George P. Shultz, 1920-2021: The National WWII Museum Celebrates his Life and Mourns his Passing

George P. Shultz, WWII veteran, long-time public servant, and friend of The National WWII Museum, passed away on February 6, 2021, at the age of 100.

Top Image: Shultz at 2006 American Spirit Awards, courtesy of The National WWII Museum.

George P. Shultz, WWII veteran, long-time public servant, and friend of The National WWII Museum, passed away on February 6, 2021, at the age of 100. 

Born on December 13, 1920 in New York City and raised in Englewood, New Jersey, Shultz attended Princeton University, graduating in 1942 and starting a lifelong career of public service and commitment to education. 

On December 7, 1941 Shultz was at New York’s famous Polo Grounds on a date watching the NFL NY Giants lose to the Brooklyn Dodgers 21-7. Upon exiting the stadium, he heard that the Japanese had attacked Pearl Harbor. He enlisted in 1942 and served in the United States Marine Corps through 1945. Assigned to the Pacific Theater of Operations, he was in charge of an anti-aircraft unit. As a liaison officer between the Marines and Army, Shultz was attached to the Army’s 81st Infantry Division for the fighting on Angaur during the Palau Campaign, where he landed on the second wave under enemy fire in September 1944.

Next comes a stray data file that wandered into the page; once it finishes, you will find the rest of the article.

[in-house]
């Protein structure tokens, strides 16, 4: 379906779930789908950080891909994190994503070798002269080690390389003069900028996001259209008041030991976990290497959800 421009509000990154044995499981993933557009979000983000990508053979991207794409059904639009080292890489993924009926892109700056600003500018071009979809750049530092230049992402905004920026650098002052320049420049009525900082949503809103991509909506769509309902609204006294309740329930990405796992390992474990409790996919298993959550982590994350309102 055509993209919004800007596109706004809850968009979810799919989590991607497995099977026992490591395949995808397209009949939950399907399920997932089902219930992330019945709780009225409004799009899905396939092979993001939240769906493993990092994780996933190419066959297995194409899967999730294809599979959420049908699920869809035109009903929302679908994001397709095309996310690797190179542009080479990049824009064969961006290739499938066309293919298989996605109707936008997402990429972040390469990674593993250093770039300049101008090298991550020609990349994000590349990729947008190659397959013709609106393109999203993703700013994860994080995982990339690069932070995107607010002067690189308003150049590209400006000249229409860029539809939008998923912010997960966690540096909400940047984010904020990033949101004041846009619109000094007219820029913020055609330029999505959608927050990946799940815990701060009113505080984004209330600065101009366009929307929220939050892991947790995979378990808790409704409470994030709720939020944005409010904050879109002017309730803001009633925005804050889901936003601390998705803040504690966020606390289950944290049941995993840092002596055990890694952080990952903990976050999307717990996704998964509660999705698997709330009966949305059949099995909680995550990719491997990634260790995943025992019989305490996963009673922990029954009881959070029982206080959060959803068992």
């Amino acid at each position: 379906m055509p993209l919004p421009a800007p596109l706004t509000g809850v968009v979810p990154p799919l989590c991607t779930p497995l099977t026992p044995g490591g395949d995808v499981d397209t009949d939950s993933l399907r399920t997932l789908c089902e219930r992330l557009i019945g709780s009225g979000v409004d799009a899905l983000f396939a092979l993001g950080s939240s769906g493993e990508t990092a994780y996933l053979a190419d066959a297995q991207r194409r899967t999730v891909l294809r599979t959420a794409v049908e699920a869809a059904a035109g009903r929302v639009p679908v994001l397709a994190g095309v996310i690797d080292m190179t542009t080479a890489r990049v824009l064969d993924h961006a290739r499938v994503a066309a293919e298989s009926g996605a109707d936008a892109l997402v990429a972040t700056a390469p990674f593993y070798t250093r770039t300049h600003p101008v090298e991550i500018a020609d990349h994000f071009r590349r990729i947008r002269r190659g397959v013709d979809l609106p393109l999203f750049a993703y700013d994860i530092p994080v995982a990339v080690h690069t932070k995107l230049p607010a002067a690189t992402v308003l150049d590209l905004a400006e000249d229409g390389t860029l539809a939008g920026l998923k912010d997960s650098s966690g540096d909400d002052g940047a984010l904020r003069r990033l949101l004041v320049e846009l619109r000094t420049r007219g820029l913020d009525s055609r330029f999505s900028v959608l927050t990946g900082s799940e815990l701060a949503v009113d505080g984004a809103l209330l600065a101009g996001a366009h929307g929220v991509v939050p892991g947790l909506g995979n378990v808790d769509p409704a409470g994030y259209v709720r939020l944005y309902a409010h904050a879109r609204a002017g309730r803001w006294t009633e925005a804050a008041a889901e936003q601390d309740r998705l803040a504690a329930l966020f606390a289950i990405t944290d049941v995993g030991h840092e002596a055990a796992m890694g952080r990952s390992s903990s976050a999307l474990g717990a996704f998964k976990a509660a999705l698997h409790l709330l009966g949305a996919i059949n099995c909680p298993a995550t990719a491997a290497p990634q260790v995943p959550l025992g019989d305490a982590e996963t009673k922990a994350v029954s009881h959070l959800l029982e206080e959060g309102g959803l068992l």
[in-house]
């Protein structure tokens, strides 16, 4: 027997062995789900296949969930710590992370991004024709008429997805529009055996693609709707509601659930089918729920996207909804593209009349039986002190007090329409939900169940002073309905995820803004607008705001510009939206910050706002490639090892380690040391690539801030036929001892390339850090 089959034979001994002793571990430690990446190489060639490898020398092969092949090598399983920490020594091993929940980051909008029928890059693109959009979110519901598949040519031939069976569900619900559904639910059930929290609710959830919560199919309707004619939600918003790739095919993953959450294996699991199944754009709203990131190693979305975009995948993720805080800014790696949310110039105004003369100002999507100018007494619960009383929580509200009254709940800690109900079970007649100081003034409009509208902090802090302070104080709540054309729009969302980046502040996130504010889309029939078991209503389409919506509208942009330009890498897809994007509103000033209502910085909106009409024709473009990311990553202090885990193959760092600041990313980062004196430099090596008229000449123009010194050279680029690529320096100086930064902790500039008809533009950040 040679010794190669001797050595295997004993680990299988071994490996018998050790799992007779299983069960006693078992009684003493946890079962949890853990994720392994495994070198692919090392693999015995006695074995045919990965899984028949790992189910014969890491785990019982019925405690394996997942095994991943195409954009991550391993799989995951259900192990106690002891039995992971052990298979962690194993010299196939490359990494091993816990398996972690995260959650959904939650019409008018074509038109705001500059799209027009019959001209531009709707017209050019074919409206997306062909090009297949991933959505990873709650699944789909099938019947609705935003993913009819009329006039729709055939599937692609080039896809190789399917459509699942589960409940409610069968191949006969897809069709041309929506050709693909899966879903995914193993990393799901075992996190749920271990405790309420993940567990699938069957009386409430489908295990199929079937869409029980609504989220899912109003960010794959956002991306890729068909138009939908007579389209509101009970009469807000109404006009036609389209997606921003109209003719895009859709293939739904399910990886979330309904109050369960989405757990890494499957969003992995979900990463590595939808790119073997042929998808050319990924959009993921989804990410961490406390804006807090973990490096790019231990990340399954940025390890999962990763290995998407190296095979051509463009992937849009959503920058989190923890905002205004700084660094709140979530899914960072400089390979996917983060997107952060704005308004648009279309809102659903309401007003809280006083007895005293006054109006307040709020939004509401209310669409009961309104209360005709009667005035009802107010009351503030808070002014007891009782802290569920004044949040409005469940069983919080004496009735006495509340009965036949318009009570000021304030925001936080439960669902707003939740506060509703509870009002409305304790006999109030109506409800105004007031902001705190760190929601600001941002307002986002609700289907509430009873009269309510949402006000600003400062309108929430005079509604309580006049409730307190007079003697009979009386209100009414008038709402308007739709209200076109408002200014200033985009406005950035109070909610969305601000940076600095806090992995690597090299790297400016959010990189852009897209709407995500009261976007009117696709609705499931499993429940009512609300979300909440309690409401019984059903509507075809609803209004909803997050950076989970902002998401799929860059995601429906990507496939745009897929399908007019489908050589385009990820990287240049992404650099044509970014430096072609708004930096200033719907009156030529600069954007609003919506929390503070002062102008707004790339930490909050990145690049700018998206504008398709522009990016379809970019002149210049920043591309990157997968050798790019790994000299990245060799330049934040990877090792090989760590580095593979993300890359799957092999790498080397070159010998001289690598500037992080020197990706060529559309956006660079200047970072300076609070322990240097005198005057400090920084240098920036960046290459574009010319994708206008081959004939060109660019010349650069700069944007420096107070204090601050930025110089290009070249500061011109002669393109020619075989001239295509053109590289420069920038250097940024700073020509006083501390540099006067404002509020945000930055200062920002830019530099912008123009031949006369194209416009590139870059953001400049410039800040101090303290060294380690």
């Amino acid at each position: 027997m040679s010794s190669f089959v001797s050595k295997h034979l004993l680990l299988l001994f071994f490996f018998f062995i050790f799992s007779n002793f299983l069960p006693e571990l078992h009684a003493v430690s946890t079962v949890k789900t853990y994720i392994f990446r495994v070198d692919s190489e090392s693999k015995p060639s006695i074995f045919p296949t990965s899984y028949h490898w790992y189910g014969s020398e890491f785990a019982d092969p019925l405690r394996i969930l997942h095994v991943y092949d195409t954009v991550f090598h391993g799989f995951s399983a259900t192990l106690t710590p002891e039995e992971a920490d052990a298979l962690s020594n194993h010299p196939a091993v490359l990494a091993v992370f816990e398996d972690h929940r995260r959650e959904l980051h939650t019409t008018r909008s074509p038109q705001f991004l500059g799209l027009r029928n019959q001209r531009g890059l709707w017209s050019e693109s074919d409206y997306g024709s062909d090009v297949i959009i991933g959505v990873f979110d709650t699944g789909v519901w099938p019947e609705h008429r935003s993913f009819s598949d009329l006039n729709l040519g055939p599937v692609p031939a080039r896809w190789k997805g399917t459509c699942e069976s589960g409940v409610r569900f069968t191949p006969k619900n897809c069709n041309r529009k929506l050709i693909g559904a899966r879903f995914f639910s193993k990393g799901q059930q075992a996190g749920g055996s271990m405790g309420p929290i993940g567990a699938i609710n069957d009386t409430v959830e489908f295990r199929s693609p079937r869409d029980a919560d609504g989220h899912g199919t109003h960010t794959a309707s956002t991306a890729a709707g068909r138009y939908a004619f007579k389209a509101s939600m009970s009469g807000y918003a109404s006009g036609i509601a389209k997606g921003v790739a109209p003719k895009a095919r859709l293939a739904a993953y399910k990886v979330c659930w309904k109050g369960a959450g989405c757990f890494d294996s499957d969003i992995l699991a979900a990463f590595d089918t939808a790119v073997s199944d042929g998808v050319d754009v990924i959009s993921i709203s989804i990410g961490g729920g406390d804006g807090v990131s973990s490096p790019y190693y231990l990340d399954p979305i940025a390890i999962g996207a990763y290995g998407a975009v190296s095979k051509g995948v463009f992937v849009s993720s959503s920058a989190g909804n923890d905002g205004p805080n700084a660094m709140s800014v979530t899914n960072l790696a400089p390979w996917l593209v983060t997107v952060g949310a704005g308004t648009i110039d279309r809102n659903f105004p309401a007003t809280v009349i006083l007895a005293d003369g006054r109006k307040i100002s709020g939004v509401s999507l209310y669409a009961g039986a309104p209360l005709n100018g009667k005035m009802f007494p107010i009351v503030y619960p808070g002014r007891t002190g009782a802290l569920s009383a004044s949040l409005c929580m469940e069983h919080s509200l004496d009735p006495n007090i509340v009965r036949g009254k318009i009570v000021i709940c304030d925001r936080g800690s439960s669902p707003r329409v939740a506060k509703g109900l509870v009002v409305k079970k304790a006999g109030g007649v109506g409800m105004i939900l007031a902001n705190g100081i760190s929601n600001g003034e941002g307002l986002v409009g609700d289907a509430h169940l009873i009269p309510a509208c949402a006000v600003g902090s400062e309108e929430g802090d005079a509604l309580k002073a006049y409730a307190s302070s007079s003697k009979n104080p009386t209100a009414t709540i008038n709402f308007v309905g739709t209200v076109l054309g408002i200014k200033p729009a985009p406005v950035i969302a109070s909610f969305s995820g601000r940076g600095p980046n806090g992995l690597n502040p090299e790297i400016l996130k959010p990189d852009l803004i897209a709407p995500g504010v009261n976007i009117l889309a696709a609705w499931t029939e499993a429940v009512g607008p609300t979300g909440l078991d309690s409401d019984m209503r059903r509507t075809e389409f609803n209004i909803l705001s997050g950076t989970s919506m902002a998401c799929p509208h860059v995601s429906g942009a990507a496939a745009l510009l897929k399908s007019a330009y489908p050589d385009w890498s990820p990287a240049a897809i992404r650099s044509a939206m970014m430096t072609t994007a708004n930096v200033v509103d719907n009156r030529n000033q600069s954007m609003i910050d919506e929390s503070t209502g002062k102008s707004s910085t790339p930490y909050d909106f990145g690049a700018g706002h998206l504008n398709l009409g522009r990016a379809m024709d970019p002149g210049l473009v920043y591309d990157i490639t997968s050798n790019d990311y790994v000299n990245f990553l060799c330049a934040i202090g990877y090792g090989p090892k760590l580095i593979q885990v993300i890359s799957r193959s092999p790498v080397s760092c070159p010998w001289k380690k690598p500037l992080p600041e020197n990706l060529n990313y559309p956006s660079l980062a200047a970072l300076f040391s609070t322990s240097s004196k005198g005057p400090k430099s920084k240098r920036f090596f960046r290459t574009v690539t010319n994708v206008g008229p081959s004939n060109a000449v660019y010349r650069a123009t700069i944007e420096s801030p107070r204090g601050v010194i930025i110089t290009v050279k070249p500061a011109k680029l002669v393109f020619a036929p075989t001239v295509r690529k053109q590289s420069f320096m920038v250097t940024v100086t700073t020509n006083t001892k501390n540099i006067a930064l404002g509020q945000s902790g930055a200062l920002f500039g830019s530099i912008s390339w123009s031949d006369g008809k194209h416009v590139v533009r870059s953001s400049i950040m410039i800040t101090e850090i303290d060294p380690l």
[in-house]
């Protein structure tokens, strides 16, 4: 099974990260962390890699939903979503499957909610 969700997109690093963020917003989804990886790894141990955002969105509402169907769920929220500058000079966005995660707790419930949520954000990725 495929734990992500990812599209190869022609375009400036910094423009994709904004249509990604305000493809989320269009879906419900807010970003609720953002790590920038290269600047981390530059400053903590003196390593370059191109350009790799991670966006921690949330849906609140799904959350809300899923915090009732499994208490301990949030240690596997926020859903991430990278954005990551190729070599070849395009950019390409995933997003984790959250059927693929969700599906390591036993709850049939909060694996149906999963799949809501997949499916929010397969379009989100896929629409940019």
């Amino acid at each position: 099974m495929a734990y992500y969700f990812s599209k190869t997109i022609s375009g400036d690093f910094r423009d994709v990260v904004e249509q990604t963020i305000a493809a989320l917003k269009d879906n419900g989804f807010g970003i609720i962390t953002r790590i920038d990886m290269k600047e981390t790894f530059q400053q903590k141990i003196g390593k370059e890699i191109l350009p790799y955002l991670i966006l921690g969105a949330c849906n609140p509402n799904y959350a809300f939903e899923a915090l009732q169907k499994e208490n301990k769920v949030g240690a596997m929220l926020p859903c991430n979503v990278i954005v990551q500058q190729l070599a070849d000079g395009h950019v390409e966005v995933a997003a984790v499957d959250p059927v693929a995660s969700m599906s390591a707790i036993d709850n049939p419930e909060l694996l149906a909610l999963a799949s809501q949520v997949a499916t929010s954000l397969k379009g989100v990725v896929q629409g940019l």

George P. Shultz as a young Marine officer, courtesy of The San Francisco Chronicle


As the war entered its final stages, Shultz was on his way back to the States to prepare for the pending invasion of mainland Japan. He was on board ship when word spread of a new weapon being used in the war with a Japan--the atomic bomb--and that the war would soon be over.

After the war, Shultz received his PhD from MIT. He would go on to serve in the administrations of Presidents Dwight Eisenhower, Richard Nixon, and most notably Ronald Reagan.

Secretary Shultz with President Reagan and Vice President Bush, 1985, courtesy of Barry Thumma/AP Photo


Under Reagan, Shultz served as Secretary of State and was integral in the warming of relations with the Soviet Union, overseeing negotiations that would eventually lead to the dissolution of the Communist bloc, the fall of the Berlin Wall, and the end of the Cold War.

In 2006 The National WWII Museum awarded Secretary Shultz the American Spirit Award, its highest honor, for his years of service during World War II and throughout his career. The proceeds from the gala event honoring Secretary Shultz went towards the establishment of the Museum’s George P. Shultz Forum on World Affairs Endowment Fund, which has brought many leading figures to the Museum to speak on various topics.

Some of those who have presented include: James Woolsey, former Director of the CIA (2007); Dr. G. Wayne Clough, 12th Secretary of the Smithsonian (2011); Gen. David Petraeus, former Director of the CIA and four-star general (2013); Adm. James Stavridis, former Supreme Commander, NATO (2014); Dr. Efraim Zuroff, Director, Simon Wiesenthal Center, Israel (2015); and Dr. Lester Tenney, WWII Veteran and Bataan Death March Survivor (2016).

In 2010 The National WWII Museum conducted an oral history interview with Secretary Shultz and have provided a nine-minute, edited highlights version, which we invite you to view at the link below.

The Museum mourns the passing of Sec. Shultz, who dedicated his life to serving his country. Our thoughts are with his wife, five children, 11 grandchildren, and nine great-grandchildren. While saddened by his passing, we are honored to carry on his legacy in his name.